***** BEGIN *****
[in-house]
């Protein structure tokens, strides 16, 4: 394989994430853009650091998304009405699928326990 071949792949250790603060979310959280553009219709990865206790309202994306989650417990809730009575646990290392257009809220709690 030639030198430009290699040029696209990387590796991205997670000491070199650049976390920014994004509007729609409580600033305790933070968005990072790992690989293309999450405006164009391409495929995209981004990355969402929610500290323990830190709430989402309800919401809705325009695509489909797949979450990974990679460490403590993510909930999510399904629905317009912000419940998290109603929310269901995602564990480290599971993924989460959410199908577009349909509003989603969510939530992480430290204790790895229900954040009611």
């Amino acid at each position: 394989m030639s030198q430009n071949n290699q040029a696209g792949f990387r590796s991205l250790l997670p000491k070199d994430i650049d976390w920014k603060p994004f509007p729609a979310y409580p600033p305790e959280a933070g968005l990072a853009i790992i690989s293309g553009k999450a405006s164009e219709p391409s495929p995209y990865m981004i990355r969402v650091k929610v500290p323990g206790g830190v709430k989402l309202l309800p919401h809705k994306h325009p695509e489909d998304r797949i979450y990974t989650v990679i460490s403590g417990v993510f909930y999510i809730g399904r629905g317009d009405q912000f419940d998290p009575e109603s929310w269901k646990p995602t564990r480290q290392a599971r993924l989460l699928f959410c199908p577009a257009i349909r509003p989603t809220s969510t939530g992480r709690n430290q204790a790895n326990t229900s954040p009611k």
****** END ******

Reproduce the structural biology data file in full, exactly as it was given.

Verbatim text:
[in-house]
């Protein structure tokens, strides 16, 4: 394989994430853009650091998304009405699928326990 071949792949250790603060979310959280553009219709990865206790309202994306989650417990809730009575646990290392257009809220709690 030639030198430009290699040029696209990387590796991205997670000491070199650049976390920014994004509007729609409580600033305790933070968005990072790992690989293309999450405006164009391409495929995209981004990355969402929610500290323990830190709430989402309800919401809705325009695509489909797949979450990974990679460490403590993510909930999510399904629905317009912000419940998290109603929310269901995602564990480290599971993924989460959410199908577009349909509003989603969510939530992480430290204790790895229900954040009611």
């Amino acid at each position: 394989m030639s030198q430009n071949n290699q040029a696209g792949f990387r590796s991205l250790l997670p000491k070199d994430i650049d976390w920014k603060p994004f509007p729609a979310y409580p600033p305790e959280a933070g968005l990072a853009i790992i690989s293309g553009k999450a405006s164009e219709p391409s495929p995209y990865m981004i990355r969402v650091k929610v500290p323990g206790g830190v709430k989402l309202l309800p919401h809705k994306h325009p695509e489909d998304r797949i979450y990974t989650v990679i460490s403590g417990v993510f909930y999510i809730g399904r629905g317009d009405q912000f419940d998290p009575e109603s929310w269901k646990p995602t564990r480290q290392a599971r993924l989460l699928f959410c199908p577009a257009i349909r509003p989603t809220s969510t939530g992480r709690n430290q204790a790895n326990t229900s954040p009611k």